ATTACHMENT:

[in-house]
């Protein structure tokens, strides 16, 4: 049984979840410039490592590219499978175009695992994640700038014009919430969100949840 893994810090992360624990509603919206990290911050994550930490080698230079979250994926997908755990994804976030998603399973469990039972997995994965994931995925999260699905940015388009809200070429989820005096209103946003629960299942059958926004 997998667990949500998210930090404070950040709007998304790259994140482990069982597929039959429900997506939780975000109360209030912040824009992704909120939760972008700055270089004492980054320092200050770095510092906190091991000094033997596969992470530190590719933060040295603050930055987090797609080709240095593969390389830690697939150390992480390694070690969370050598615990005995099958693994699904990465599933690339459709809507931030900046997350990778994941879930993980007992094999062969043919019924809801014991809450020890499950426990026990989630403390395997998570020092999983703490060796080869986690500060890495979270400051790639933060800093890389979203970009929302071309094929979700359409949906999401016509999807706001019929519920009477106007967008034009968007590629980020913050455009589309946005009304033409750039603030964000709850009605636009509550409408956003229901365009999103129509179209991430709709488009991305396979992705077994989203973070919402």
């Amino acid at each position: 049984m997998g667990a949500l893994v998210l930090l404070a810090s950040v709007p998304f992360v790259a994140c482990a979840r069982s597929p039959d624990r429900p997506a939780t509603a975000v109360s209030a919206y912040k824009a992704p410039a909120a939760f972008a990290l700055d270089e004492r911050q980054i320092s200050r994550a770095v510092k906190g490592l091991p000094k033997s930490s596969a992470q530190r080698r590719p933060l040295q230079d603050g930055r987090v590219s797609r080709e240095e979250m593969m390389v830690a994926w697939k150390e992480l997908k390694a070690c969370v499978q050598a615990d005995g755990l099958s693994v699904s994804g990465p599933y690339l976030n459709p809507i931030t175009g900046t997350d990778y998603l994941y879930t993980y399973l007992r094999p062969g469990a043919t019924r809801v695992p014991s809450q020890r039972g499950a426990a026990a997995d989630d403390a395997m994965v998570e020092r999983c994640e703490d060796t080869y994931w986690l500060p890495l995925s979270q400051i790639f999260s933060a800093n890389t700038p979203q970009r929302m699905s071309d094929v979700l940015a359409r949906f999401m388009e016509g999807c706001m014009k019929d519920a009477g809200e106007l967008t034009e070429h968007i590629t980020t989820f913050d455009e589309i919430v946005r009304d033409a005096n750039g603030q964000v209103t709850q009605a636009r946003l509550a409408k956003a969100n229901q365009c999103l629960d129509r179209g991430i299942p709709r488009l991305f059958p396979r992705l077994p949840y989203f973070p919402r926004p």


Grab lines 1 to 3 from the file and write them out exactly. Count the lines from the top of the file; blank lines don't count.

[in-house]
């Protein structure tokens, strides 16, 4: 049984979840410039490592590219499978175009695992994640700038014009919430969100949840 893994810090992360624990509603919206990290911050994550930490080698230079979250994926997908755990994804976030998603399973469990039972997995994965994931995925999260699905940015388009809200070429989820005096209103946003629960299942059958926004 997998667990949500998210930090404070950040709007998304790259994140482990069982597929039959429900997506939780975000109360209030912040824009992704909120939760972008700055270089004492980054320092200050770095510092906190091991000094033997596969992470530190590719933060040295603050930055987090797609080709240095593969390389830690697939150390992480390694070690969370050598615990005995099958693994699904990465599933690339459709809507931030900046997350990778994941879930993980007992094999062969043919019924809801014991809450020890499950426990026990989630403390395997998570020092999983703490060796080869986690500060890495979270400051790639933060800093890389979203970009929302071309094929979700359409949906999401016509999807706001019929519920009477106007967008034009968007590629980020913050455009589309946005009304033409750039603030964000709850009605636009509550409408956003229901365009999103129509179209991430709709488009991305396979992705077994989203973070919402």
């Amino acid at each position: 049984m997998g667990a949500l893994v998210l930090l404070a810090s950040v709007p998304f992360v790259a994140c482990a979840r069982s597929p039959d624990r429900p997506a939780t509603a975000v109360s209030a919206y912040k824009a992704p410039a909120a939760f972008a990290l700055d270089e004492r911050q980054i320092s200050r994550a770095v510092k906190g490592l091991p000094k033997s930490s596969a992470q530190r080698r590719p933060l040295q230079d603050g930055r987090v590219s797609r080709e240095e979250m593969m390389v830690a994926w697939k150390e992480l997908k390694a070690c969370v499978q050598a615990d005995g755990l099958s693994v699904s994804g990465p599933y690339l976030n459709p809507i931030t175009g900046t997350d990778y998603l994941y879930t993980y399973l007992r094999p062969g469990a043919t019924r809801v695992p014991s809450q020890r039972g499950a426990a026990a997995d989630d403390a395997m994965v998570e020092r999983c994640e703490d060796t080869y994931w986690l500060p890495l995925s979270q400051i790639f999260s933060a800093n890389t700038p979203q970009r929302m699905s071309d094929v979700l940015a359409r949906f999401m388009e016509g999807c706001m014009k019929d519920a009477g809200e106007l967008t034009e070429h968007i590629t980020t989820f913050d455009e589309i919430v946005r009304d033409a005096n750039g603030q964000v209103t709850q009605a636009r946003l509550a409408k956003a969100n229901q365009c999103l629960d129509r179209g991430i299942p709709r488009l991305f059958p396979r992705l077994p949840y989203f973070p919402r926004p």